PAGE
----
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Lobbying for Child Abuse Prevention

Donna Klagholz and Senator Howell strive for legislative support and higher budgets.

*To protect the privacy of certain individuals referenced in this article, only their first names have been used.

When Fatiha went to the emergency room as the result of a miscarriage, she had no idea that it would cost her so much money. She also had no idea that her visit would ultimately lead her to a program that would change her life.

"They charged me a lot because I had no insurance, so when I was pregnant and came back the next time I applied for a health department card and they told me about the [Healthy Families Fairfax] program," she said.

Healthy Families Fairfax is a free, voluntary program designed to prevent child abuse and child neglect by teaching young, inexperienced mothers how to nurture and raise their babies and young children. The program is open to all young mothers in need of assistance. Often the Health Department will identify such mothers and recommend the program to them. Fatiha, who is originally from Morrocco, has been in the program for a little over two years, and has seen positive results with her 19-month-old daughter Sara.

"I like this program. They help me a lot," says Fatiha. "I have many questions and sometimes I don't know the answers."

Healthy Families Fairfax is just one of many programs for which Great Falls resident and business owner Donna Klagholz is hoping to secure continued legislative and financial support. Klagholz, who is president of her own research and program evaluation firm, Donna D. Klagholz, Ph.D. & Associates, LLC, and one of the founders of non-profit organization The Mary C. Jackson Center for Family Research, recently met with Senator Janet Howell (D-32nd District) in Great Falls to discuss strategies for insuring continued funding and support for the goals of the national advocacy group Prevent Child Abuse America (PCA America). Klagholz and members of her staff met with Senator Howell last week and the senator made it clear that she is more than happy to throw her support behind PCA America.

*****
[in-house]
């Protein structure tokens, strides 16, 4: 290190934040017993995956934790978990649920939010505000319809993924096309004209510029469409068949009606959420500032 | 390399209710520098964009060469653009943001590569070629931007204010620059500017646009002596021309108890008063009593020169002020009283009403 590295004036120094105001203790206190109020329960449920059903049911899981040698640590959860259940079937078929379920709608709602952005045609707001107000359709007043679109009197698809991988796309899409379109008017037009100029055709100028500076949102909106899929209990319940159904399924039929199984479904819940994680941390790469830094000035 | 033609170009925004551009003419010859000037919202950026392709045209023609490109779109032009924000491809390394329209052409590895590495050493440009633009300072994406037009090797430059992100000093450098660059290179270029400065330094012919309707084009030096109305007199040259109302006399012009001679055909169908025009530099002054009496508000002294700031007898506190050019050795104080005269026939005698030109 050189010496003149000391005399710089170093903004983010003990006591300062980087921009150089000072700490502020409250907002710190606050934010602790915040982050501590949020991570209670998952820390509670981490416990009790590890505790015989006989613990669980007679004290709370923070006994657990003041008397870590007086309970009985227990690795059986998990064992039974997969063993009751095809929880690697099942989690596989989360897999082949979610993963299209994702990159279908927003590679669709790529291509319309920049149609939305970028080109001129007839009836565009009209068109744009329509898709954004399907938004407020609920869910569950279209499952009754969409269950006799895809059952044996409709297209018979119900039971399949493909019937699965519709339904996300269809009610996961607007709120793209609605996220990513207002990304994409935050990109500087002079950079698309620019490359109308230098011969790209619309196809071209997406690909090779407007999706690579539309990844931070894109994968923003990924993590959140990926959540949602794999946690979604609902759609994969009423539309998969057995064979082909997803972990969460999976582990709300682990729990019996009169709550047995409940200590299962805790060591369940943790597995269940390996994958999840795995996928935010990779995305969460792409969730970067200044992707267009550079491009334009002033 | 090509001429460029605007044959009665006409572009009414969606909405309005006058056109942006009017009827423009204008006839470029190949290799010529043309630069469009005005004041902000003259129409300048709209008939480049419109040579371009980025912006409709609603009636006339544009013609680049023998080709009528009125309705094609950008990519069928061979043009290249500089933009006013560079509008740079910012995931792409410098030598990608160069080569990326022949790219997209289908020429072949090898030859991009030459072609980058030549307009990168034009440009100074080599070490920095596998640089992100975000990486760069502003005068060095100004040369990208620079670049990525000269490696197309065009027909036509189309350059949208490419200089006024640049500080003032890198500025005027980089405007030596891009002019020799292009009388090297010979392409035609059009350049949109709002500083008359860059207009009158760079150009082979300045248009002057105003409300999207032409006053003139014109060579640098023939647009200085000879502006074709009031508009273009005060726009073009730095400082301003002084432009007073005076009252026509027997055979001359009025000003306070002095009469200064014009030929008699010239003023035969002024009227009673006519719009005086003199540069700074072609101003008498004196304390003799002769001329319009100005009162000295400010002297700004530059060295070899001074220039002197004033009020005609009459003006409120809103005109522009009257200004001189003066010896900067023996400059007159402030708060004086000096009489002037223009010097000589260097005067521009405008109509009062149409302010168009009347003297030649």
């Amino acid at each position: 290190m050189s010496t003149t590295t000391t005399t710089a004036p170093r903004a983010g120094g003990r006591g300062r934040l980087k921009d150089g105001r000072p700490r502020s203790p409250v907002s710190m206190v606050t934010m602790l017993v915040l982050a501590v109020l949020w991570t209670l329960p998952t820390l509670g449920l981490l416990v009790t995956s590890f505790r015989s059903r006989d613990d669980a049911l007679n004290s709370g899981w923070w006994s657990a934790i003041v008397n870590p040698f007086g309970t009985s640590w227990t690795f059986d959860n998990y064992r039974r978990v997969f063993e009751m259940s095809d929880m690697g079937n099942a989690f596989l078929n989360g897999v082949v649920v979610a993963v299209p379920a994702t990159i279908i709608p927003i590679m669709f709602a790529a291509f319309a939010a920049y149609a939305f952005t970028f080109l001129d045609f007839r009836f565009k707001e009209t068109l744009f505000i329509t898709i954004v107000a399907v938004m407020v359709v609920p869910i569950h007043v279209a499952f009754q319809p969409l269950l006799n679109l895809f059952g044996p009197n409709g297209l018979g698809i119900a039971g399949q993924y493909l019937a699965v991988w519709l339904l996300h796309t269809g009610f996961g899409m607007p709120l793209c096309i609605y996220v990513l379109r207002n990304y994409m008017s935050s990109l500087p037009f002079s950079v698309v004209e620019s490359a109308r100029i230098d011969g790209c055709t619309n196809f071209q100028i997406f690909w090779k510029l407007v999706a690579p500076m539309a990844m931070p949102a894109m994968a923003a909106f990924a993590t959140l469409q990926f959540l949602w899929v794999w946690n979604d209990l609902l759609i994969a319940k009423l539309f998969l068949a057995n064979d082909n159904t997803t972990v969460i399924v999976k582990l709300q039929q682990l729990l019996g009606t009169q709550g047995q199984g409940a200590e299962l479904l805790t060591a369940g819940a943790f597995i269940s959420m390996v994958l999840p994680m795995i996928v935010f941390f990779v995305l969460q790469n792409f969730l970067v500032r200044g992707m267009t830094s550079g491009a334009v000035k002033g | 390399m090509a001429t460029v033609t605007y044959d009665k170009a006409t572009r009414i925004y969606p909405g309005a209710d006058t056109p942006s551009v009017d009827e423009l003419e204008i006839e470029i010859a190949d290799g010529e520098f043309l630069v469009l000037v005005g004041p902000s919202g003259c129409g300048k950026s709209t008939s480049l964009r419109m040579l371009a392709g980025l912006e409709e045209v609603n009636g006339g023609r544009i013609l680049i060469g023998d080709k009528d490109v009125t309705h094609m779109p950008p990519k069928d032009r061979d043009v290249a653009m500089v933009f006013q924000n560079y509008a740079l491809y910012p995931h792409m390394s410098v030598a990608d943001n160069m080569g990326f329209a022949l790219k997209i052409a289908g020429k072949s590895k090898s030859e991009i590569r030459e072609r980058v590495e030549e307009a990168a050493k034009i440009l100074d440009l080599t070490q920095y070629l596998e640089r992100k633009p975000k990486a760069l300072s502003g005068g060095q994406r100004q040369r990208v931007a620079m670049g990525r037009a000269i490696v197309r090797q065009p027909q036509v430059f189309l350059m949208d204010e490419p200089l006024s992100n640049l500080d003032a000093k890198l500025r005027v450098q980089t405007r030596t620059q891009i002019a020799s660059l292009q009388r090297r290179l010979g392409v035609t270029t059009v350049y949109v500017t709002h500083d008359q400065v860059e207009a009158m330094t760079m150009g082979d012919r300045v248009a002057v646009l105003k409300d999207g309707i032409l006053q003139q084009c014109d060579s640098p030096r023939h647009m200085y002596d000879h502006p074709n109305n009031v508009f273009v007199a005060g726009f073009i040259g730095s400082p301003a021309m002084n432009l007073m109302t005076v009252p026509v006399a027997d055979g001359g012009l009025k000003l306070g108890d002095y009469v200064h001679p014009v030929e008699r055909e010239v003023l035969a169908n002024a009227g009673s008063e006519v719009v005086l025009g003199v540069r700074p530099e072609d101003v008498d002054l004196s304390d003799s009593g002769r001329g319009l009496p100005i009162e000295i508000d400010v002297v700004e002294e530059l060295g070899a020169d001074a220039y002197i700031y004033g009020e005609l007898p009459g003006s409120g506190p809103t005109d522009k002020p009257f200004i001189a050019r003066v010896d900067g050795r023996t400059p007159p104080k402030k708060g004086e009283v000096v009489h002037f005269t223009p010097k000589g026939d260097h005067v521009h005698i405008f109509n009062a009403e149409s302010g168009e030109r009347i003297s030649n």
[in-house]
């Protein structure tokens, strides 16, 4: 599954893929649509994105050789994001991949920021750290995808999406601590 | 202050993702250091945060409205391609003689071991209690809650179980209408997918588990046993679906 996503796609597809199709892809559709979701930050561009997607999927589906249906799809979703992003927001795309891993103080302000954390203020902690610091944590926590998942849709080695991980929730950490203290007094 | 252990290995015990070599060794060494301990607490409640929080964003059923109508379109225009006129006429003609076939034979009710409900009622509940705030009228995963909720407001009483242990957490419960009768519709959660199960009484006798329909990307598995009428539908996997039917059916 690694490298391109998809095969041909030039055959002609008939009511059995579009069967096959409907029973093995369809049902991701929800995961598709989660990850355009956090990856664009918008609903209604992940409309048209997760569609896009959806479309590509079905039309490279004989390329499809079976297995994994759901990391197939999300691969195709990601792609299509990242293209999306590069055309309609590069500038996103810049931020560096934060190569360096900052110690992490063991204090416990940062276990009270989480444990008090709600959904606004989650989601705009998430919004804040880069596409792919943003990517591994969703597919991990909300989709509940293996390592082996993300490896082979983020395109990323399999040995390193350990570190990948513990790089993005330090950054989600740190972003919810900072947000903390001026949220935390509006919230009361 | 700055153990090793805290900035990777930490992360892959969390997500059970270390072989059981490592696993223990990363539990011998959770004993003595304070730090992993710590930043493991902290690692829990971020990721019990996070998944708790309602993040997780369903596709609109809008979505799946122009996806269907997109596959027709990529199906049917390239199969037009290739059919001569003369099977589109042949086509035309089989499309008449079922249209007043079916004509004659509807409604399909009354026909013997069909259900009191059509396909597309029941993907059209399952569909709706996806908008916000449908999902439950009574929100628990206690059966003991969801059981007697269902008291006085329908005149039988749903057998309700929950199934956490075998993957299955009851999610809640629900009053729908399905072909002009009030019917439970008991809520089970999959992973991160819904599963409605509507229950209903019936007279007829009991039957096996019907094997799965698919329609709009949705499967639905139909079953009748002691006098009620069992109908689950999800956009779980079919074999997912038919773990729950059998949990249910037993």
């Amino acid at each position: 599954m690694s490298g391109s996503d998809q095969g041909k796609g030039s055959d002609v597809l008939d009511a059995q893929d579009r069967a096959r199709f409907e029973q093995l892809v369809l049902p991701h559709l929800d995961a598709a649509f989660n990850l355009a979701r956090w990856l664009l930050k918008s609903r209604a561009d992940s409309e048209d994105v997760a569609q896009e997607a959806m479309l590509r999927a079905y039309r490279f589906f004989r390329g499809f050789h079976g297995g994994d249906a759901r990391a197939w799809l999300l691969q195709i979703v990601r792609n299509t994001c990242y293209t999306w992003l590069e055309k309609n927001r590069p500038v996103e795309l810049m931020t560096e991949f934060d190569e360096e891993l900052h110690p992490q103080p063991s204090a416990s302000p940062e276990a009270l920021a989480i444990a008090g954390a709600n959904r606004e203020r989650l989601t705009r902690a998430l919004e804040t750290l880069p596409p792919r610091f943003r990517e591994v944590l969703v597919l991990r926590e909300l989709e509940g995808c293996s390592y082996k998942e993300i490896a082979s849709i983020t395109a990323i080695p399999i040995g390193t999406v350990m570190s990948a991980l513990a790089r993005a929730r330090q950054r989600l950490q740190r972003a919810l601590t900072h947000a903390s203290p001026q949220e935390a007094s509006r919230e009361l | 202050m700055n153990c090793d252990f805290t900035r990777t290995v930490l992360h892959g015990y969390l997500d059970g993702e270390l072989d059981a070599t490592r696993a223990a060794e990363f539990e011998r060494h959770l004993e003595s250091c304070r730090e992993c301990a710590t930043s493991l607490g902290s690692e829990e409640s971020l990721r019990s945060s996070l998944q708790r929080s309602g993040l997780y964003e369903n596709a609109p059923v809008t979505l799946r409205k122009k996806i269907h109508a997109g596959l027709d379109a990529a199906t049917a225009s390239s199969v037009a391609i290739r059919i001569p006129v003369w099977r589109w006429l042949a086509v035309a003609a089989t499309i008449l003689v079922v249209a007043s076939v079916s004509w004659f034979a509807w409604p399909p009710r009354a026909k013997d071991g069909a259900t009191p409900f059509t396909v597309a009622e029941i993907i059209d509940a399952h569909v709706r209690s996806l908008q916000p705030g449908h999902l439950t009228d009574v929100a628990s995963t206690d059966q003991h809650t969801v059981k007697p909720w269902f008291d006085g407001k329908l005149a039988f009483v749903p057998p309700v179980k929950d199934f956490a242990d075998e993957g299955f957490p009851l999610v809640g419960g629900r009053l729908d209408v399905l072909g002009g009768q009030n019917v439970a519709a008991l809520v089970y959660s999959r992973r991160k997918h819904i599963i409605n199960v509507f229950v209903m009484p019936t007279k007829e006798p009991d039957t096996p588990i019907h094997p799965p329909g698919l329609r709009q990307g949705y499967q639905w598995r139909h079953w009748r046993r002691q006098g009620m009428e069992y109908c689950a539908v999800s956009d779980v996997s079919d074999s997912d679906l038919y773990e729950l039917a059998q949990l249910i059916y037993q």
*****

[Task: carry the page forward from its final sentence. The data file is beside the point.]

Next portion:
"I always support the Healthy Family budget legislation bills — sometimes I carry them," said Howell. "However, whatever the governor does it won't be enough — it can't be enough. So we have the double goal of protecting what the governor has done, and increasing it."

PCA America has four primary federal legislative priorities for 2005: increased appropriations for federal funding streams that support child abuse and neglect prevention — namely the Child Abuse Prevention and Treatment Act (CAPTA) and title IV-B (2) of the Social Security Act, Promoting Safe and Stable Families (PSSF); increased congressional support for home visiting legislation, increased child care funding under Temporary Assistance for Needy Families (TANF) reauthorization, and increased federal investments in the full continuum of child welfare services.

"What's really nice about this [legislation] is that it's bi-partisan," says Howell. "At least one would hope that helping infants and children is non-partisan."

ONE OF THE CORE BELIEFS of PCA America is that the prevention of child abuse and neglect begins in the crucial first years of a child's life.

"At that 0-1 age, the research is so compelling," says Klagholz. "MRI's of abused children at that age just show a dark space."